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Re: Tolkien and the Scottish Play

Post by halfwise on Sun Aug 19, 2018 2:20 pm

I was always shocked on going to the original text after watching a performance to see about half of the original is routinely cut. Good riddance in most cases, Ol' Bill does tend to drag things on a bit. Pick out the best parts and you've got something. I'm not sure I've seen any credit given to the editor who does this job.

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Re: Tolkien and the Scottish Play

Post by Pettytyrant101 on Sun Aug 19, 2018 2:35 pm

{{I'd generally agree there Halfy though not always- the BBC Hollow Crown version of Henry V I felt gutted the play in its overzealous editing. Yet the same style of editing worked fine in the later Rose's plays.
Brannaghs Hamlet on the other-hand is barely edited at all interms of the prose, and its far from my favourite version.
Language in plays of the time was in general far more flowery that todays- for example in Hamlet we have the line - "the morn in russet mantle clad over yonder hill doth break'- which today could be less poetically rendered as "Sun's coming up."
His strengths for me lie in the complexity of characters, the invention of phrasing and language and the power of the narratives.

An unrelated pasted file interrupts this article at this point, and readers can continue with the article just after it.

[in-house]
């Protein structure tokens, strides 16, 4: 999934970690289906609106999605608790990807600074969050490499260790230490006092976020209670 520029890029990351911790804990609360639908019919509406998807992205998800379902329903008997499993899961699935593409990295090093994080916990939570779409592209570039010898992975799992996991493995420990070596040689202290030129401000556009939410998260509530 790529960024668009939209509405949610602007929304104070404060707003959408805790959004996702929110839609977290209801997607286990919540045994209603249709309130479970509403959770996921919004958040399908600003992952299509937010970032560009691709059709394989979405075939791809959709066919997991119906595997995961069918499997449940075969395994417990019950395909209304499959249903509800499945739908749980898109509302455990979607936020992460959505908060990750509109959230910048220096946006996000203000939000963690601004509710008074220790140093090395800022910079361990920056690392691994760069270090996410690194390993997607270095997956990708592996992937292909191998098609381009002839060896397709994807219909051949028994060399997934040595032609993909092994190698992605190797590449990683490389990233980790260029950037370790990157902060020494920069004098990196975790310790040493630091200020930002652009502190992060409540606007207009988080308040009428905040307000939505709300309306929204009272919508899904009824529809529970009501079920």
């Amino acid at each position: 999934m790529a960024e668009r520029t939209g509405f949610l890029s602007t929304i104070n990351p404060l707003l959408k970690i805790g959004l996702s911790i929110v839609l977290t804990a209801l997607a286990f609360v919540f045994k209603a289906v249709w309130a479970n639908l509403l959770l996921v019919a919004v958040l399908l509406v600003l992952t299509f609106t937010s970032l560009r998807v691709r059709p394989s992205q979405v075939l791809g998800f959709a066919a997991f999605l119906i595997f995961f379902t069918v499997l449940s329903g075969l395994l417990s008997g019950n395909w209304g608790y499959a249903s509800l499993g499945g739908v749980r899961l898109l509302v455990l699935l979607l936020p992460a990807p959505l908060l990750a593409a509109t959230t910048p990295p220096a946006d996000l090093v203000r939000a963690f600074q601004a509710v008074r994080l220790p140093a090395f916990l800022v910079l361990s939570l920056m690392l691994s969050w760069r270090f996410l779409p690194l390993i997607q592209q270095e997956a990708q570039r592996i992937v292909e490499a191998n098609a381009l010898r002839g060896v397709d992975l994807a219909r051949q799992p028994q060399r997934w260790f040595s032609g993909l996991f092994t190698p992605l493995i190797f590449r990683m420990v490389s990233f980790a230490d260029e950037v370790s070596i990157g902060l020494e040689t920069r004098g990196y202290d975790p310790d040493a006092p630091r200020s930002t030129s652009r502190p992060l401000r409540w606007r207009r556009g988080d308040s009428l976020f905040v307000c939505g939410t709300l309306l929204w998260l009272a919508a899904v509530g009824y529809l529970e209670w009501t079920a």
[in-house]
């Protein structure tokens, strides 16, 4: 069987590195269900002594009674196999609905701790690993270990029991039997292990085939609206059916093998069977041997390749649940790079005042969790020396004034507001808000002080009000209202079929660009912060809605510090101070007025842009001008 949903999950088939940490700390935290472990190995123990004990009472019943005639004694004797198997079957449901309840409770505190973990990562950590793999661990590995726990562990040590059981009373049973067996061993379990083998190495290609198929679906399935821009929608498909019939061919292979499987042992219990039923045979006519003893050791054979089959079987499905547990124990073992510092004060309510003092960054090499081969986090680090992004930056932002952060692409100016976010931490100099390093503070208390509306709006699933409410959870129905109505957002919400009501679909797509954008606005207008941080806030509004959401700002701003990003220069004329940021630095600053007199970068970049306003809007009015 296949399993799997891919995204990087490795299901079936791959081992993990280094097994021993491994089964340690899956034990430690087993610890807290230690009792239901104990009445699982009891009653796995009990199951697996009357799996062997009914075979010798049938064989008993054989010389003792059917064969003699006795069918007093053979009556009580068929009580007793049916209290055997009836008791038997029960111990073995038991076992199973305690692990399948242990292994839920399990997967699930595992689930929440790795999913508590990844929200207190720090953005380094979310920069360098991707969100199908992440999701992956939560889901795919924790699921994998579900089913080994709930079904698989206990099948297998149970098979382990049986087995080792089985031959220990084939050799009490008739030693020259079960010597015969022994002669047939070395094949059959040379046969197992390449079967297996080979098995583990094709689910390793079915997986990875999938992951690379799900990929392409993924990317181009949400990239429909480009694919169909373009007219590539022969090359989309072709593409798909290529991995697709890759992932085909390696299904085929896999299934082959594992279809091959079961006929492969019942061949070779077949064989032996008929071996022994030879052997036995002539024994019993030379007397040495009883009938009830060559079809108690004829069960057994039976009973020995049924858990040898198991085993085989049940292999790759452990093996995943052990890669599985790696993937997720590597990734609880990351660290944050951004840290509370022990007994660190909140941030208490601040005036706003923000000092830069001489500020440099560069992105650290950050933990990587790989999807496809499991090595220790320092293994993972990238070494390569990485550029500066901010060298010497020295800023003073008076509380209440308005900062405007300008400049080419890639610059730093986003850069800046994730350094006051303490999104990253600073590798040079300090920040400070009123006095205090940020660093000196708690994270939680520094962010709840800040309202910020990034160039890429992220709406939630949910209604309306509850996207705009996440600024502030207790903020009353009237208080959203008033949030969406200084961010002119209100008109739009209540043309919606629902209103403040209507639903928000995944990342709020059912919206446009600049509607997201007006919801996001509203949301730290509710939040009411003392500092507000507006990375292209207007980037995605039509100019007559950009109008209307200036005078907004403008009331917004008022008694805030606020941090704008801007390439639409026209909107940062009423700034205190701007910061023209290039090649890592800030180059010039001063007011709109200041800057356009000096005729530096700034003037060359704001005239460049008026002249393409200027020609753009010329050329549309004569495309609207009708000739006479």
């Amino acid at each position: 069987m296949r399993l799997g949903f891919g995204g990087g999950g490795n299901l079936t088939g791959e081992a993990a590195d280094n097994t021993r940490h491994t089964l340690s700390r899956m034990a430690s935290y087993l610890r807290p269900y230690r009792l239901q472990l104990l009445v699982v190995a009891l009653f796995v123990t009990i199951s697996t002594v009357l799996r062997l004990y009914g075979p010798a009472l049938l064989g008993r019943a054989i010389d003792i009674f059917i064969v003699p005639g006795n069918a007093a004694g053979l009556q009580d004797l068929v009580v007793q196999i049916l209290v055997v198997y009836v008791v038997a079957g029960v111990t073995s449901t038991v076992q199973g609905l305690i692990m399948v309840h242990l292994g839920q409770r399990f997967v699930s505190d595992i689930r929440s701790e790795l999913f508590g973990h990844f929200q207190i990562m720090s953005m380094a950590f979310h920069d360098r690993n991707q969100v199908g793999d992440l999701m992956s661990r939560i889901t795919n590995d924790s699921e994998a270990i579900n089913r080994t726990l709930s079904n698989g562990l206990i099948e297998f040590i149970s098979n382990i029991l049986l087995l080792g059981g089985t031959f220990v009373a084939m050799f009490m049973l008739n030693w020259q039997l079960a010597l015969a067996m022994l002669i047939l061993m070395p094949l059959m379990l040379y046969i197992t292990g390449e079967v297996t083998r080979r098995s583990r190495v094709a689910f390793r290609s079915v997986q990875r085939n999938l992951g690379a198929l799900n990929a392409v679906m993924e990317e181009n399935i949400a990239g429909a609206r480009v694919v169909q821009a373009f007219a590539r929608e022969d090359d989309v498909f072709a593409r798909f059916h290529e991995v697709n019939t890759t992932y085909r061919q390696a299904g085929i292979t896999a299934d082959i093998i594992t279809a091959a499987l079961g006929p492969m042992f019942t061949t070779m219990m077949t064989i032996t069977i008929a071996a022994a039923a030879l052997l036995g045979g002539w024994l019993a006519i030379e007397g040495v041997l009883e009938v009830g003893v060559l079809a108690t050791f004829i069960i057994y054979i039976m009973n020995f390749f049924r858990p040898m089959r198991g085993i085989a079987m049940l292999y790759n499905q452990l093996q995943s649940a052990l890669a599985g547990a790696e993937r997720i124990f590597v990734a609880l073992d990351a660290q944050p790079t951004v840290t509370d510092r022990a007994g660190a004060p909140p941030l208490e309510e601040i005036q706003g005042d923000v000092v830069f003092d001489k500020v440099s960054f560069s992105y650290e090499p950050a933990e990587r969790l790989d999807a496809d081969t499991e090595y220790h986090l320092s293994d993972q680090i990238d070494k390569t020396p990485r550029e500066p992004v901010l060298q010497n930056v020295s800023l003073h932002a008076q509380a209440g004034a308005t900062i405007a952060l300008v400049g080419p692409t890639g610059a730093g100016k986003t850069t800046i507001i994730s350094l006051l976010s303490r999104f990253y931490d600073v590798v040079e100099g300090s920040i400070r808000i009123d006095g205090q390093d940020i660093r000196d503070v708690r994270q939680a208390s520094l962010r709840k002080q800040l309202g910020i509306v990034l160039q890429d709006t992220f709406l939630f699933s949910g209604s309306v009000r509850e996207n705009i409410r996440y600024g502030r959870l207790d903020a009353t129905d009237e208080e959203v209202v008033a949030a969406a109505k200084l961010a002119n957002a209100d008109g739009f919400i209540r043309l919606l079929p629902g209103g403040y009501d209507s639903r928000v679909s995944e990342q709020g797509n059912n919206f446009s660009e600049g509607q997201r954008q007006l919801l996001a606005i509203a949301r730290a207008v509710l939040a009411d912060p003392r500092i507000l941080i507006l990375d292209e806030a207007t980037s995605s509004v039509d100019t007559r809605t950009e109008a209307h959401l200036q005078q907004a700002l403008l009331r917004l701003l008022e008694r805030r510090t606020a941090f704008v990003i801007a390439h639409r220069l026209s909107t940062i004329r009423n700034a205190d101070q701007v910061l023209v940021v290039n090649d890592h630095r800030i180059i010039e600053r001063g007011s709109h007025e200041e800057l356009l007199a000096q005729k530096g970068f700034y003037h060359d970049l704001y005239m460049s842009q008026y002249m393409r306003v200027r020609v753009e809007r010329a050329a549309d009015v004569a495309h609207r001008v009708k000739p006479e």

Reading that list of writers who disliked Shakespeare its hard to get over the impression they are just really snobby gits in a lot of cases, disliking Shakespeare's base roots and that he pulled himself up from common player, the 'upstart crow'!   }}}

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Re: Tolkien and the Scottish Play

Post by halfwise on Sun Aug 19, 2018 2:51 pm

Actually I think these successful writers are capable of giving a clearer eyed assessment of Ol' Bill than the common reader who is browbeaten by claims of his genius. But they go a bit over the top - once trimmed him down to size they feel they have to keep whittling away with the inertia they've built up.

Shakespeare spends more time letting his characters ruminate and expand their thoughts upon the action. That's something he gives us that more recent writers have progressively stripped away. I feel this is why people go back to him - he's explored the human mind and contradictions in words.

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Re: Tolkien and the Scottish Play

Post by Pettytyrant101 on Sun Aug 19, 2018 3:03 pm